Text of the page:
'Biodegradable' refers to the susceptibility of plastics to decomposition by biological activity of organisms in and on the plastic material. The process of biodegradation is described as the process in which plastics become food for the micro-organism. Biodegradation starts by growth of the microorganism in a on the plastic material. This then causes fragmentation of the plastics material to smaller parts. These smaller parts are more readily digestible by the microorganism; and their digestion results in producing water, carbon dioxide and biomass eventually. Therefore, biodegradable plastics are classed from view-point of biodegradability regardless of their source. In reality, biodegradation occurs under specific conditions at specific environments for specific period of time and these conditions have to be met to realise the biodegradation of these plastics. Their degradation depends on factors related to the environment the material is in such as amount of oxygen, and how acidic or basic the environment is. Another factor is the material's physical and chemical structure as plastics with less ordered structure and smaller molecular size (or shorter polymer chain) are more readily degradable.[2]

Current options for management of bioplastic waste include biodegradation as mentioned above, physical/mechanical reprocessing, and biological waste treatment. An example of biological treatment is composting in which microorganism turn the organic matter in the plastic into carbon dioxide and soil-like material called humus). Besides these options, bioplastics end up in landfills and in marine environments. Bioplastics in landfills and marine environments have less favourable conditions for biodegradation to occur fast enough, although in soil and compost there is better microbial degradation than in marine environment. Industrial composting can provide a solution to avoid accumulation of bioplastics in landfills, whereas in oceans bioplastics are still a source of pollution due to limited degradation.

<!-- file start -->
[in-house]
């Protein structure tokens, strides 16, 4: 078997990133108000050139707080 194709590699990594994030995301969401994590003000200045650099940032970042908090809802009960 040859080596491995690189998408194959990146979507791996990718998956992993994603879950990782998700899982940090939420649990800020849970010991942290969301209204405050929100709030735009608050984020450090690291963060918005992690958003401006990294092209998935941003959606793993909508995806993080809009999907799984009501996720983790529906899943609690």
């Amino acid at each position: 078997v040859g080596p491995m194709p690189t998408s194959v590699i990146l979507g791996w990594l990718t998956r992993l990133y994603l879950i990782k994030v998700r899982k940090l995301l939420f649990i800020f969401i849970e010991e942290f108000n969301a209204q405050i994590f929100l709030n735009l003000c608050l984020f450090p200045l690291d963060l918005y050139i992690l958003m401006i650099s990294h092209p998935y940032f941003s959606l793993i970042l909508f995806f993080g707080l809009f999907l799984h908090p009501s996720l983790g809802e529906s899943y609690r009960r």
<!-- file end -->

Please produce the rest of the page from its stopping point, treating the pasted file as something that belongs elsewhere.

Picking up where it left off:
With restricted biodegradation conditions, research is carried out to build customised industrial recycling processes (especially chemical and biological recycling processes) for bioplastics benefiting from their biodegradation characteristics in a more circular approach. Example processes include pyrolysis, and decomposition in solvents such as, water, alcohols, and glycols. These processes aim to recapture the value of the bioplastics rather and achieve decomposition faster rather than accumulating bioplastic waste in landfills and waiting for their slow biodegradation. Researching potential degradation processes for bioplastics comes in response to increased use of bioplastics in applications such as packaging. With this increased trend, soon large quantities of bioplastic waste will be generated and will need to be recycled sustainably. With this in mind, developing chemical and biological recycling processes will prevent bioplastics waste accumulation in the surroundings; and avert a plastic waste crisis similar to that caused by accumulation of fossil fuel based plastic waste in environment.


[1] F. M. Lamberti, L. A. Román-Ramírez and J. Wood, J. Polym. Environ., 2020, 28, 2551–2571.

[2] S. M. Emadian, T. T. Onay and B. Demirel, Waste Manag., 2017, 59, 526–536.

[3] European bioplastics, Market update 2020,

[4] M. Rujnić-Sokele and A. Pilipović, Waste Manag. & Res. J. Int. Solid Wastes Public Clean. Assoc. ISWA, 2017, 35, 132–140.

[5] European bioplastics, ACCOUNTABILITY IS KEY: Environmental Communication Guide for Bioplastics, 2017.